HSI has found a significant application in agriculture by enabling the monitoring of crop conditions through the extraction of crop biochemical and biophysical properties. One crucial property is the leaf chlorophyll content, which plays a vital role in the photosynthetic capacity of vegetation and overall crop productivity.In addition to leaf chlorophyll, the water content of crops serves as a vital parameter for indicating water stress. Previous studies have primarily focused on estimating crop chlorophyll content, Leaf Area Index (LAI), and water content using HSI. However, other important crop properties, such as carotenoids, which serve as sensitive indicators of plant stress, have not been explored as extensively. It is crucial to not only investigate the spatial and temporal variations of each property but also assess the relationships between these properties to gain a deeper understanding of their impacts on crop growth and production.Estimating crop biomass and predicting yield are also significant applications of remote sensing in agriculture, as they contribute to the understanding of crop productivity and facilitate appropriate management practices. Additionally, the crop residues left in fields play a critical role in protecting the soil from erosion caused by water and wind, while also influencing soil biochemical processes. Several studies have utilized hyperspectral images to estimate crop residues in agricultural lands. Moreover, an emerging research topic involves exploring the potential of bioenergy generation, such as biogas, from crop biomass.

In summary, hyperspectral imagery has made significant contributions to the estimation of crop biomass, yield, and related aspects such as bioenergy and crop residues. Since agricultural practices, such as watering and nutrient treatments, have a substantial impact on crop biomass and yield, incorporating data on these practices along with hyperspectral imagery into models can potentially lead to improved results.

2. Crop nutrient status evaluation
Precision farming is an agricultural practice that involves evaluating the nutritional needs of crops and providing targeted management recommendations specific to each crop's requirements. This approach is essential for maximizing resource efficiency and minimizing negative environmental effects. HSI provides a wealth of spectral data, which enables precise assessment of crop nutrient levels. This, in turn, allows for the development of accurate fertilizer treatment plans aimed at achieving optimal crop yields. However, it is crucial to acknowledge that several factors, such as soil moisture, soil type, and topography, exert significant influence on crop growth and productivity. To have a more substantial impact on crop production, it is advisable to develop comprehensive treatment plans that take into account not only the nutritional status of the crops but also these other influential factors. By considering the broader context of the crop's environment, farmers can make informed decisions that promote sustainable and efficient agricultural practices.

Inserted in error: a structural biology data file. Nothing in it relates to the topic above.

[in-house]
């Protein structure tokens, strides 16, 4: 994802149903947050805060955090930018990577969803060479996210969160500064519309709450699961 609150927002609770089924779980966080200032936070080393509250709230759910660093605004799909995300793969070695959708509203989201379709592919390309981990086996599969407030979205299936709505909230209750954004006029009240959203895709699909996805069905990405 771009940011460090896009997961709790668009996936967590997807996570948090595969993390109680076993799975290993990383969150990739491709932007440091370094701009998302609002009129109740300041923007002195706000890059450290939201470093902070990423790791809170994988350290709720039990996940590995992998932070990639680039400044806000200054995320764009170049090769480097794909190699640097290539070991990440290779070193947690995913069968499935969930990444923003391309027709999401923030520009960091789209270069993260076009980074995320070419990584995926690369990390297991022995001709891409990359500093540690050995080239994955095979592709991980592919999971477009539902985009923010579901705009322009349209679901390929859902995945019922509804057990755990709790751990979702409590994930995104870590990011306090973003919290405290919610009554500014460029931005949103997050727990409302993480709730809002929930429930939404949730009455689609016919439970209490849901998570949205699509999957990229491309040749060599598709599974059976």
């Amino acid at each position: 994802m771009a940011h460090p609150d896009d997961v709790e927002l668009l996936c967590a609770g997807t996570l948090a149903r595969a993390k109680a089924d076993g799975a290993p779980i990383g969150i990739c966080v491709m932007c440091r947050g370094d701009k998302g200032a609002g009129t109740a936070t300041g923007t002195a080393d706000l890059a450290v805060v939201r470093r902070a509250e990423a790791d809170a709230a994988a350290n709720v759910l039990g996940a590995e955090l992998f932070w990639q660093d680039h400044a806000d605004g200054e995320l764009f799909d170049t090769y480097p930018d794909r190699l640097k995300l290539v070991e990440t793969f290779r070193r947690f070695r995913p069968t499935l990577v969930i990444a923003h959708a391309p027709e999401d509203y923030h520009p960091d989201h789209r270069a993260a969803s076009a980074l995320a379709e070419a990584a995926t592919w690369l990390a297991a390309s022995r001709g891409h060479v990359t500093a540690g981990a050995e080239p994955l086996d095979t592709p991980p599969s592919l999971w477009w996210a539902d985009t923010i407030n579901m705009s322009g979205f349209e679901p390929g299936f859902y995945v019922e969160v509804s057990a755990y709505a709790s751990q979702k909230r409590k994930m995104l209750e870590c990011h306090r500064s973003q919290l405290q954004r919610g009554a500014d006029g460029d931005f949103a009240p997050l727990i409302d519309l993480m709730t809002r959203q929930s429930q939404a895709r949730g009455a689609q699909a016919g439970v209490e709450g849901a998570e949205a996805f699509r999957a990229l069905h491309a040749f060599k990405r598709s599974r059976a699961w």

3. Classifying imagery to identify crops, growth stages, weeds and stresses
In addition to measuring crop properties, hyperspectral images have proven to be useful in various classification tasks related to agriculture. These tasks include distinguishing between different types of crops, identifying different stages of crop growth, classifying weeds or invasive species, and detecting diseases. Agricultural land covers and crop types have distinct spectral characteristics, making hyperspectral images highly valuable for accurately classifying these agricultural features. Weed infestation is a significant challenge in agricultural fields and can have a profound impact on crop growth and yield. Remote sensing techniques that utilize HSI can aid in the identification and mapping of weeds in agricultural fields, which would greatly facilitate the implementation of variable rate treatments. It's important to note that the identification of weeds often requires high spatial resolution since many weeds are small and intertwined with crops. Close-range HSI conducted by Unmanned Aerial Vehicles can capture high-resolution images, offering significant potential for effective weed detection.

Monitoring crop diseases is crucial for growers who aim to mitigate economic losses and yield reductions. HSI allows the collection of signals at fine spectral resolutions, often with intervals of less than 10 nanometers. As a result, it has the potential to detect early symptoms of crop diseases and enable timely interventions. Hyperspectral signals are sensitive to variations in crop growth caused by diseases or stress, making them effective indicators of crop disease or stress occurrence. However, it's important to consider that crop status can be influenced by other factors, such as nutrient deficiency. Therefore, conducting repeated imaging and analysis, along with robust modeling techniques, is critical to ensure accurate and timely detection of crop diseases or stress.